The American Colonial style of architecture showcases features from the American colonial period including English Colonial, French Colonial, Spanish Colonial, Dutch Colonial, and Georgian. These periodic styles were reflected in homes and buildings constructed between the 1600s and 1900s in the United States.
Most references to this style refer to the “English” colonial period though others are certainly still popular for remodeling and redecorating projects. Homes constructed during this period vary wildly in the smaller details due to regional material availability and labor specialization. Nonetheless, there is a set of architectural features distinct to colonial homes.
The living room, kitchen, dining room, dens are located on the first floor while bedrooms are on the second.
Very symmetrical in design and wider than they are deeper. Colonial homes are typically 3-4 rooms wide and 1 room deep. That’s to say—you’re taking a left or right when you walk in rather than zipping to the back!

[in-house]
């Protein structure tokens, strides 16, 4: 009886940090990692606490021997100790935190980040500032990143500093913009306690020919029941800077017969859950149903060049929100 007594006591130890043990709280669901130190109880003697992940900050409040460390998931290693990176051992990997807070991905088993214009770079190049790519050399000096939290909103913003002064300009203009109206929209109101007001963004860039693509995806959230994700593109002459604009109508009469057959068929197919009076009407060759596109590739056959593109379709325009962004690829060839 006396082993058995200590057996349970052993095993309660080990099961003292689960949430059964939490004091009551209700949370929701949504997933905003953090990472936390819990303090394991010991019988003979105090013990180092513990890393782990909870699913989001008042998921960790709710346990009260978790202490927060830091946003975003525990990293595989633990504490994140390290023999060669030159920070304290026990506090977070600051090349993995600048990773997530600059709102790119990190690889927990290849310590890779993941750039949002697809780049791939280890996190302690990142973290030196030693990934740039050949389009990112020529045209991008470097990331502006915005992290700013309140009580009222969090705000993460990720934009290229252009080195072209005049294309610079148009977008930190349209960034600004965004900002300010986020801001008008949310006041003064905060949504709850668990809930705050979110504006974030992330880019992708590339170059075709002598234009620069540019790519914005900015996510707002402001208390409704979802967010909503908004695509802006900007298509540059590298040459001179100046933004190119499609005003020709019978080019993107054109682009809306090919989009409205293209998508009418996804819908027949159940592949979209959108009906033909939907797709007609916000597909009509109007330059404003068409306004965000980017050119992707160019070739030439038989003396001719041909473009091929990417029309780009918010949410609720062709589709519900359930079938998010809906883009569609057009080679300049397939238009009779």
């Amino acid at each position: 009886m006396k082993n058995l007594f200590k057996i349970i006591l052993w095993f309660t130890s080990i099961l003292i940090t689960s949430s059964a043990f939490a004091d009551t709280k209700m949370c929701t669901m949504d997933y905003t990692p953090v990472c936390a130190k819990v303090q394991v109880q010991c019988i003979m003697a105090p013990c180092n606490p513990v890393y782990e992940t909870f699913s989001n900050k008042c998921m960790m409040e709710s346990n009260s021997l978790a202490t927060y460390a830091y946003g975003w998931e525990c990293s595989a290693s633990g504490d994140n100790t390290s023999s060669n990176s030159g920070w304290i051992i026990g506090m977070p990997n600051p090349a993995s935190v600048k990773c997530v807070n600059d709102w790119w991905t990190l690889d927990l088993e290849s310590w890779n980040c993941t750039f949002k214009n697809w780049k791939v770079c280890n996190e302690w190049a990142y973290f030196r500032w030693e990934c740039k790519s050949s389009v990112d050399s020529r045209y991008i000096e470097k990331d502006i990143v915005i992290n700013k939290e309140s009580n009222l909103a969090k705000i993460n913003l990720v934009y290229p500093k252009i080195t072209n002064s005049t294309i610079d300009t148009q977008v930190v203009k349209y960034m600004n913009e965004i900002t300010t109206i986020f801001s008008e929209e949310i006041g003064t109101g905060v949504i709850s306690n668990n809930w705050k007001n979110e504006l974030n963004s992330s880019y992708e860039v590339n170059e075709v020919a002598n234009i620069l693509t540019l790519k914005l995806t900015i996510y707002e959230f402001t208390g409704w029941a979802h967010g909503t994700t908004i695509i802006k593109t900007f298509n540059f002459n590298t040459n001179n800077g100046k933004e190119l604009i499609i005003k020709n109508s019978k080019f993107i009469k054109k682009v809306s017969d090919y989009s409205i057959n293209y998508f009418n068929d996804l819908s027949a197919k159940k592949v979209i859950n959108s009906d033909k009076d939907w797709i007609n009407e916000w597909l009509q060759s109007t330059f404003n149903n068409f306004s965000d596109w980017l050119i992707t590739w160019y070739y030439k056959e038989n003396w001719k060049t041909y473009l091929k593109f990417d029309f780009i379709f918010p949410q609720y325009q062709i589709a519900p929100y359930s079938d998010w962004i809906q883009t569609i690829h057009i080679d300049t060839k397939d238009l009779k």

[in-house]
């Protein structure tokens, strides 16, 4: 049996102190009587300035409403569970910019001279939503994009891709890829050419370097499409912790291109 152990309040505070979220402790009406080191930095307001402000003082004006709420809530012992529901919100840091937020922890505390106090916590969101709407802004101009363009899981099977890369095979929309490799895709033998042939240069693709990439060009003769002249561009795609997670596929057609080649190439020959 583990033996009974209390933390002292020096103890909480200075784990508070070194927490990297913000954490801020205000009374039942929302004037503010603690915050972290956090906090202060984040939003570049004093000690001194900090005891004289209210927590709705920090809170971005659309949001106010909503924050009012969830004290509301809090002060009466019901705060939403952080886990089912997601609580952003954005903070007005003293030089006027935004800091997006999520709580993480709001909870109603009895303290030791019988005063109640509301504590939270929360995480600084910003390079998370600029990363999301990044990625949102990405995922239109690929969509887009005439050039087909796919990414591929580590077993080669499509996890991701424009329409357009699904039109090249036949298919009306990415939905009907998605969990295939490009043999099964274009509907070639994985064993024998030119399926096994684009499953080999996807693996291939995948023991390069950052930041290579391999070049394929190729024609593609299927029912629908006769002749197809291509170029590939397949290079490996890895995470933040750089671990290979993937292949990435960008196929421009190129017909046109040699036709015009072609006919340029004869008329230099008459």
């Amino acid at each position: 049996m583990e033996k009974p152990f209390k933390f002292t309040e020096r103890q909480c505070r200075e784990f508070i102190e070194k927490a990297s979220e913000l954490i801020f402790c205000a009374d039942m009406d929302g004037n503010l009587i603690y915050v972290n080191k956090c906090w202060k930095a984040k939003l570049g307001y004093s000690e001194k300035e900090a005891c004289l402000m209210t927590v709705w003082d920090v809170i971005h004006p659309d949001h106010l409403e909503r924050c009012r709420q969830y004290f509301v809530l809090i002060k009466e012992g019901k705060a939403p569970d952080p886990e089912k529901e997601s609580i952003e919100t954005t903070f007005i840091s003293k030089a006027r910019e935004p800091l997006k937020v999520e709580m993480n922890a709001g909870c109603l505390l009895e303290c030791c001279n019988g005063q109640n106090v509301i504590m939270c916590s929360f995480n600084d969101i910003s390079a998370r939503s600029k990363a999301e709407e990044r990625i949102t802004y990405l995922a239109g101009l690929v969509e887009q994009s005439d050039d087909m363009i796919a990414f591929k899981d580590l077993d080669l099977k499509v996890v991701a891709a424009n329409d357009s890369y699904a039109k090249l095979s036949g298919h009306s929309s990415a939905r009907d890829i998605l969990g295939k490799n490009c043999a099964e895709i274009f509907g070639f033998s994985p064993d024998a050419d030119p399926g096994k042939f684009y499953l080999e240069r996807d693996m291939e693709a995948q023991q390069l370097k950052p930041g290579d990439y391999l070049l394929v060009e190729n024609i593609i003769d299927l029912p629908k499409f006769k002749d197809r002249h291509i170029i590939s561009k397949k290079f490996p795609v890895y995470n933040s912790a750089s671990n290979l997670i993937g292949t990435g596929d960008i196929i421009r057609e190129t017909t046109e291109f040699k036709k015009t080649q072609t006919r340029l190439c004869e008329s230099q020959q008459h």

Colonial homes have large centrally-located staircases, often banister and rail design, which are prominently displayed near the entryway. This allows easy access to upper and lower floors without traversing through other living areas.
Colonial homes typically have large central fireplaces which were a consideration for heating efficiency during the colonial periods. This centrally-located heat source allowed the maximum number of living spaces to stay warm at any given time.
The wide-open rooms of colonial homes can make them somewhat difficult to heat and cool.